Like walking, digging frees the mind; and my thoughts soon progressed from horticulture to the system of barter that prevails in properly rural areas. I do not mean the kind of haggling that takes place in oriental bazaars; I have never been any good at that - and indeed I nurse painful memories of the time I tried to beat down a Tibetan carpet merchant in Kathmandu. With negotiations only just beginning, an eclipse of the sun set in and premature night began to fall. Ah, I thought, this will unsettle the blighter - but no. He remained rock-steady, and in the sinister twilight exacted the full price for the rug that now lies on my study floor.
The barter that I have in mind here is the simple swap of one commodity or service for another. No rules govern such exchanges, except the unspoken one that nobody should specify precise values or show indecorous haste in seeking reciprocation of a favour.
Our one neighbour does not eat lettuces - a pity, because he could have had dozens this summer. But he does enjoy the occasional bowl of free- range eggs, and at this time of year he strikes back with surplus tomatoes. In return for running some of our sheep in his paddock, we give him part or all of a lamb.
Such exchanges are relatively cut and dried. A looser arrangement was one that we made last winter, when we offered quarter to Harry, a young horse, in return for riding instruction given to my wife by his owner. With the best will in the world, I have to say that Harry overstayed his welcome: not only did he decapitate four young oak trees, planted in a ceremonial line along a hedge; he also killed several semi-mature poplars by scoffing their bark, and developed a sinister penchant for chasing sheep until they dropped.
Two donkeys which come to us for prolonged holidays make no direct contribution to our economy. Yet they never outstay their welcome, because they pay for their keep many times over by means of their ridiculous antics.
In midsummer we provided temporary grazing for some of a nearby farmer's beef cattle. He needed more grass. We wanted our grass eaten off, because a low mow does the sward good. So, one morning, he drove 30 large cows down the track through the wood and turned them loose in our meadow. Twenty- two days later, when he took them away again, they had done an excellent job, devouring not only the grass but a good many thistles and nettles as well. In theory, at the going rate of pounds 1 per cow per week, he owed us about pounds 90; but no word had been said about any money.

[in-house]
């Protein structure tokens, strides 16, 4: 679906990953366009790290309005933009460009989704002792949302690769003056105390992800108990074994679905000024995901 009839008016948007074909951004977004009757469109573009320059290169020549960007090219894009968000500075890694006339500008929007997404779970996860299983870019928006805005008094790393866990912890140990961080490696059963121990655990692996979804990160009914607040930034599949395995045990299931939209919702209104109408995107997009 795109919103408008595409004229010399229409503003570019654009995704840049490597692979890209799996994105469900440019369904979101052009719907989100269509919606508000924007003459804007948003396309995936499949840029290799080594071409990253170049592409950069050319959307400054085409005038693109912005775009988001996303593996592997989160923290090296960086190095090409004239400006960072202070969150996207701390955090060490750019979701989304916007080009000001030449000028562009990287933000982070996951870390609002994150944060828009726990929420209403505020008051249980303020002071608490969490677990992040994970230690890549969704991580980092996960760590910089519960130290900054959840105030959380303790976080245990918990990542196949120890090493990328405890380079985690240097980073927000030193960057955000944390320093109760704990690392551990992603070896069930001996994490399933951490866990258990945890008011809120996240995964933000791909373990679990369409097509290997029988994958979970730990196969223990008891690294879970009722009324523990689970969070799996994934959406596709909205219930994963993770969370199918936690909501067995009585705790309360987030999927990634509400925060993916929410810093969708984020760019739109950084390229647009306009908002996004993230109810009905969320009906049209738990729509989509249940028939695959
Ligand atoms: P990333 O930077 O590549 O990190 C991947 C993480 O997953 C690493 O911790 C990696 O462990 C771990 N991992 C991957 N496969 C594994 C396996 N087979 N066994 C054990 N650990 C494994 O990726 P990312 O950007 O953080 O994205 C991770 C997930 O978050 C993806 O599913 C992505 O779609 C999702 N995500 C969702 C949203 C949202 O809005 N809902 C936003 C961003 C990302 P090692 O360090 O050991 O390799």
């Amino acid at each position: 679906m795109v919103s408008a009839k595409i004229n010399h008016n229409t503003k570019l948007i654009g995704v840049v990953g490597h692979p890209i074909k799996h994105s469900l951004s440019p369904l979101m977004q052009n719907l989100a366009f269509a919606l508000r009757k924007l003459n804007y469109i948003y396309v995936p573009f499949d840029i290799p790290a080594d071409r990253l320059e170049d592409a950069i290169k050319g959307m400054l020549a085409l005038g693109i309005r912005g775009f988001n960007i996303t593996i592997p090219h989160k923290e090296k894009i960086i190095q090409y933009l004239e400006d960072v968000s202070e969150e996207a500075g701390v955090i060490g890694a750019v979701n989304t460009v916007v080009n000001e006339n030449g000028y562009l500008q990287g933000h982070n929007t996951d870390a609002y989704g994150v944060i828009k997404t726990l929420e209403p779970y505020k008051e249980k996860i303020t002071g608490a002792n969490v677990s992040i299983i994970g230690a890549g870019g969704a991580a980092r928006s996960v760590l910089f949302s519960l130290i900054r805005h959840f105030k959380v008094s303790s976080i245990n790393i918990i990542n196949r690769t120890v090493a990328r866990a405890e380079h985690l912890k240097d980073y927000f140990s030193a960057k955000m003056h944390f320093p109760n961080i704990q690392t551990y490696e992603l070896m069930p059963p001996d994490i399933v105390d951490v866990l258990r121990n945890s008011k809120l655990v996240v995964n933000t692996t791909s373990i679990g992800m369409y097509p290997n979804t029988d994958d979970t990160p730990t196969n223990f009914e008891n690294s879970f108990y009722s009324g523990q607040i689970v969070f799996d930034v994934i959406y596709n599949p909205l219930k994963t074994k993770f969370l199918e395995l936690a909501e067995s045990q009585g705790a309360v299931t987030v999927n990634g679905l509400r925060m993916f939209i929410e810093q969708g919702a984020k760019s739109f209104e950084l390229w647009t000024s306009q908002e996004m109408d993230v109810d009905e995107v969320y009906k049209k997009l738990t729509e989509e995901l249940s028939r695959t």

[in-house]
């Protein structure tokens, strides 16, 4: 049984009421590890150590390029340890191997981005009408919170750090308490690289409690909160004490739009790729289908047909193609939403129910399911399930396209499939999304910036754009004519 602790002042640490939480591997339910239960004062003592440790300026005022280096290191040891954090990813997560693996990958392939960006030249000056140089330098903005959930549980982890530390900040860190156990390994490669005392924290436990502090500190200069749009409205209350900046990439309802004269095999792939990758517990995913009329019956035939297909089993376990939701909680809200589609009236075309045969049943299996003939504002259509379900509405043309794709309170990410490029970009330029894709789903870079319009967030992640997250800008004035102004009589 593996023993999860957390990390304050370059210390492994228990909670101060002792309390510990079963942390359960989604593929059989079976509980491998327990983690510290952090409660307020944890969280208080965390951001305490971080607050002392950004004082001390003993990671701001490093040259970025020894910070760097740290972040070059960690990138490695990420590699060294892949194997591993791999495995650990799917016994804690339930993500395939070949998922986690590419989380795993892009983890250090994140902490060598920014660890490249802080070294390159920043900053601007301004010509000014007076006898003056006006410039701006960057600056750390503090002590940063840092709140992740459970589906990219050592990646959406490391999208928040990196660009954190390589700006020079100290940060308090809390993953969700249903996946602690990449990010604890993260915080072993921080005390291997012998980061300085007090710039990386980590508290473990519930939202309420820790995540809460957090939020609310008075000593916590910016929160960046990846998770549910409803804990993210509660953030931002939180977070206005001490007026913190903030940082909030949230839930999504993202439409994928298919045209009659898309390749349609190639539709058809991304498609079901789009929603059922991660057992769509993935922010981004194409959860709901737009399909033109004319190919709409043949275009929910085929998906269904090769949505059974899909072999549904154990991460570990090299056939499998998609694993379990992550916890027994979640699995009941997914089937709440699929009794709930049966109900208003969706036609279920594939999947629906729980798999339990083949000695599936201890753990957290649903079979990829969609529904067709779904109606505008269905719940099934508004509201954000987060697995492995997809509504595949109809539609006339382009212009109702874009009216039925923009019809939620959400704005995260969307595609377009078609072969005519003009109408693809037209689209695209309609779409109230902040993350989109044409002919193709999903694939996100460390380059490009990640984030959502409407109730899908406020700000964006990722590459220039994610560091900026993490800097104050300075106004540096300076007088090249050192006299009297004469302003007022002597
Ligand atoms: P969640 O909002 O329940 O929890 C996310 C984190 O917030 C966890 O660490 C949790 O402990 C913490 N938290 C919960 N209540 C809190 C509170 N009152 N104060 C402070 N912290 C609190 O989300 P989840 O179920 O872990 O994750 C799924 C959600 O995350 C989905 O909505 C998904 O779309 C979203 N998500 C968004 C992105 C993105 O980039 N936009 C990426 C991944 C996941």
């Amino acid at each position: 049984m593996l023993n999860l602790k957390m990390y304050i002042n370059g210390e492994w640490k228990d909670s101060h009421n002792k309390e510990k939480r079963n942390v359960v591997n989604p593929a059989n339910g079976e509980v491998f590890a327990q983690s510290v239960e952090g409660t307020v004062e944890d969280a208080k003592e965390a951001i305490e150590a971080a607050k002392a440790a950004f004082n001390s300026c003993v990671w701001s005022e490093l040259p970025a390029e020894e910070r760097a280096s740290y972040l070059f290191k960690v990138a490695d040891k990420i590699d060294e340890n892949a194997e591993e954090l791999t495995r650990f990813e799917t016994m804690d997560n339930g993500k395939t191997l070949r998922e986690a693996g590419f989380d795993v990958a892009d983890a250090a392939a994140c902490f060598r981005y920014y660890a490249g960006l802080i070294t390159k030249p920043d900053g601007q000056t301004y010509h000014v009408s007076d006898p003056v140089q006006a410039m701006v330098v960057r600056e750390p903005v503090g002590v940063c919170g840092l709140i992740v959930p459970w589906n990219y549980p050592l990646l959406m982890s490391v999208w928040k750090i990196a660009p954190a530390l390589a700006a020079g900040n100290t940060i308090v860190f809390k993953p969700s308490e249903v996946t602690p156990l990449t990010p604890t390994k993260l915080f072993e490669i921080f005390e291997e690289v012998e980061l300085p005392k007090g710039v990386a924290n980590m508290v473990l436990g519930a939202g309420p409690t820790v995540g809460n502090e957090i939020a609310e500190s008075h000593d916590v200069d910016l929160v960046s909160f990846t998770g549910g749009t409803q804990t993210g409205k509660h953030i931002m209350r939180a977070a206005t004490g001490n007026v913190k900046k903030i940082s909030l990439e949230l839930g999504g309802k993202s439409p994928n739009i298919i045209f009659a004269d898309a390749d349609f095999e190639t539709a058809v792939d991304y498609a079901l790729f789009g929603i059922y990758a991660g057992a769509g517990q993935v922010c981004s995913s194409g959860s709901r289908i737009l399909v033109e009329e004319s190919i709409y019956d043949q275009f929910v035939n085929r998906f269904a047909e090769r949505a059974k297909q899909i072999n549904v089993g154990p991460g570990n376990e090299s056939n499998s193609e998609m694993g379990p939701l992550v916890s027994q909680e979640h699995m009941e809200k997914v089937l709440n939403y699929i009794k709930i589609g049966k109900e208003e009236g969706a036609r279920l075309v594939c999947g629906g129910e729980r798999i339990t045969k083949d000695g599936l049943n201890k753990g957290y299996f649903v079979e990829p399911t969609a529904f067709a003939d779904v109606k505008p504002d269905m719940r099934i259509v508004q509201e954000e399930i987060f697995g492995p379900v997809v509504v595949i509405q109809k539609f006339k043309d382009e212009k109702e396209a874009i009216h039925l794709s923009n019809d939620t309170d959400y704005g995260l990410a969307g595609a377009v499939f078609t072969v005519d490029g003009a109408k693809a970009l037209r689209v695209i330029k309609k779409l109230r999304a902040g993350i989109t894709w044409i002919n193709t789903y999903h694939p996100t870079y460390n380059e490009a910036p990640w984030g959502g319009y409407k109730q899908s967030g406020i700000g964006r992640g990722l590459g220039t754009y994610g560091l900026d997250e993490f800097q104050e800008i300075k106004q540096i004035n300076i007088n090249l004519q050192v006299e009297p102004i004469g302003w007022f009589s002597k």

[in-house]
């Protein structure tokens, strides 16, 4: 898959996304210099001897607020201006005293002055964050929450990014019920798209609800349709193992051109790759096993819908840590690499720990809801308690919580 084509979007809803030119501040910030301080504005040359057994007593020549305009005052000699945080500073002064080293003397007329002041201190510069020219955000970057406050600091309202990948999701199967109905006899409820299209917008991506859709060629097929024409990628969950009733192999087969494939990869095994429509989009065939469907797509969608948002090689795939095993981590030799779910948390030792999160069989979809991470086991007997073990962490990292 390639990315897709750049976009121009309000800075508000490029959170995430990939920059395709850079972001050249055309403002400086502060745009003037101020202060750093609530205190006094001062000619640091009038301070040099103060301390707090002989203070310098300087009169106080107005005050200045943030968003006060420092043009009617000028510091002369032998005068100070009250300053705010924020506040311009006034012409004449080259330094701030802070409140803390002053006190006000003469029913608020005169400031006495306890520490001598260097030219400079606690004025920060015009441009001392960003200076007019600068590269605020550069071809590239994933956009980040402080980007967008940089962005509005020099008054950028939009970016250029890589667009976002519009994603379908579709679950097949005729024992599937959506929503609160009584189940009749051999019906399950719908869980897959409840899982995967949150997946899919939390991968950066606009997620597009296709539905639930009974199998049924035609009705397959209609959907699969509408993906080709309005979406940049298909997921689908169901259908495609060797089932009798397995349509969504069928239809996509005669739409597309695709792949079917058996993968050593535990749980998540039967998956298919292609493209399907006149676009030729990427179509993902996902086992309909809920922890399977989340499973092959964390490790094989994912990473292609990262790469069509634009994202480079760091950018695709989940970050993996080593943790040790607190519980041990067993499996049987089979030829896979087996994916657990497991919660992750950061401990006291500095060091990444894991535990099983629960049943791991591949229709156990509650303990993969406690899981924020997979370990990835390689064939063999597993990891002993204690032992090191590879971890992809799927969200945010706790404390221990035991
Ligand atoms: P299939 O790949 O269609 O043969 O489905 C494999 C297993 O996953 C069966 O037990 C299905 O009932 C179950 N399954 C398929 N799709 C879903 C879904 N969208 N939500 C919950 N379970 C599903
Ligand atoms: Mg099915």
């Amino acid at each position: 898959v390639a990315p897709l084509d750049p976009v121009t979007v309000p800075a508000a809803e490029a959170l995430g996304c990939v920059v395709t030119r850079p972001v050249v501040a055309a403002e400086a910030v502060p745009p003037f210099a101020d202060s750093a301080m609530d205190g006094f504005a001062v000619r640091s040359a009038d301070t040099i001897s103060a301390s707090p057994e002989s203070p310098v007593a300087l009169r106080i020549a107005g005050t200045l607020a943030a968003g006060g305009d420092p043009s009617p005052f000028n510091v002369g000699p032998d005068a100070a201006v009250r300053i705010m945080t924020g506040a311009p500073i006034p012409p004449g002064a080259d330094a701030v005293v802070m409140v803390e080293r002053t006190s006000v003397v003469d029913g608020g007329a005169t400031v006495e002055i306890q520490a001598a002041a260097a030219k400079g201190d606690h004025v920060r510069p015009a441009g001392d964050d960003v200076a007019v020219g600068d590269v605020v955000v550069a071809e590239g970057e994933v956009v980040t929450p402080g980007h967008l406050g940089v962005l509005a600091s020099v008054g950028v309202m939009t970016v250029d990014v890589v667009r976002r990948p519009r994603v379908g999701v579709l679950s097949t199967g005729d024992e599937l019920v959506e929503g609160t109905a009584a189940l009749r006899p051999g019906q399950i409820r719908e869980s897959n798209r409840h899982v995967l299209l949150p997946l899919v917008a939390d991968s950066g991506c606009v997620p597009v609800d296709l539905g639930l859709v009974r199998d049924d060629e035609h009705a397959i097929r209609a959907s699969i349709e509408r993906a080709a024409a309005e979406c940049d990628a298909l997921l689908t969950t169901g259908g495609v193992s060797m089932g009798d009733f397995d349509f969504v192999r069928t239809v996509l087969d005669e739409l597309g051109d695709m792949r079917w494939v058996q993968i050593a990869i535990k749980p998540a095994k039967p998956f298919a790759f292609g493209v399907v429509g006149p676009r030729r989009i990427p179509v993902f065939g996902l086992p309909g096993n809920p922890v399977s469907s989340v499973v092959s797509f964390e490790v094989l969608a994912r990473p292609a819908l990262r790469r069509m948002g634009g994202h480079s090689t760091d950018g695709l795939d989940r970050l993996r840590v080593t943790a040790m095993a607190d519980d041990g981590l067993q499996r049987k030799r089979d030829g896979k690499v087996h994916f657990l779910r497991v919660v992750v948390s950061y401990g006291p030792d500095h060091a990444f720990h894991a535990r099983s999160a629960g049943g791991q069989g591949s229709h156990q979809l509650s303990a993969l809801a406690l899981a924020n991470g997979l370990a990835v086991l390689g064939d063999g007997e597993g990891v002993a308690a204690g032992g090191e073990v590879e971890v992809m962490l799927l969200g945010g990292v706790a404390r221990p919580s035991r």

Nor was anything said about hay until, several weeks later, the weather at last relented and the same farmer was able to cut, dry and bale a field on top of the hill. Down came word, one evening, that the hay was ready, and that since rain was forecast for the morning, we had better move sharp if we wanted any. Away we went, and as night was falling we crammed our trailer with 40 good bales. Later a similar message reached us about straw: 30 bales of that, added to our hay-haul, put the score about level.
More recently we received a low-key inquiry about some stone slabs thought to be stored in one of our barns. Twelve years ago a builder had taken them out of an old stable we were converting and urged us not to throw them away. "Stood there in a corner," he pointed out, "they don't eat nor drink nothing, do 'um?"
The other day that man's brother-in-law - another builder, who has been renovating a cottage nearby - remembered those good old slabs. Did we still have them, by any chance? And if we did, could we spare half a dozen, to make two fire-surrounds? "Of course," I said. "They're no use to us."
Down came the heavy mob with a pick-up truck, and within 10 minutes they had swagged away eight of the best, each weighing about 150lb. The slabs will make fine fire-surrounds, and must have been worth quite a bit. But no one was so boorish as to mention cash, and only time will show what comes back in return. In fact, I may easily have had the worth of the slabs already, in logs, for which the owner of the renovated cottage lets me forage in his wood.
So it goes on. The point of the barter system is not so much to save money as to oil the wheels of everyday existence.
The exchange of small favours creates no end of goodwill - and it often turns out to be extremely useful to be on easy terms with people whose facilities are more extensive than your own.
I know a man, for instance, who, without charge, will be glad to take away the superannuated hay-turner that is rusting down by our bottom hedge, because he cannot resist such museum pieces; and the next time one of our ewes keels over, it will be a very great help to us that we have a friend who is prepared to bury the corpse in his muck heap, where, at no expense to anyone, it will quietly rot away and return its elements to nature.Reuse content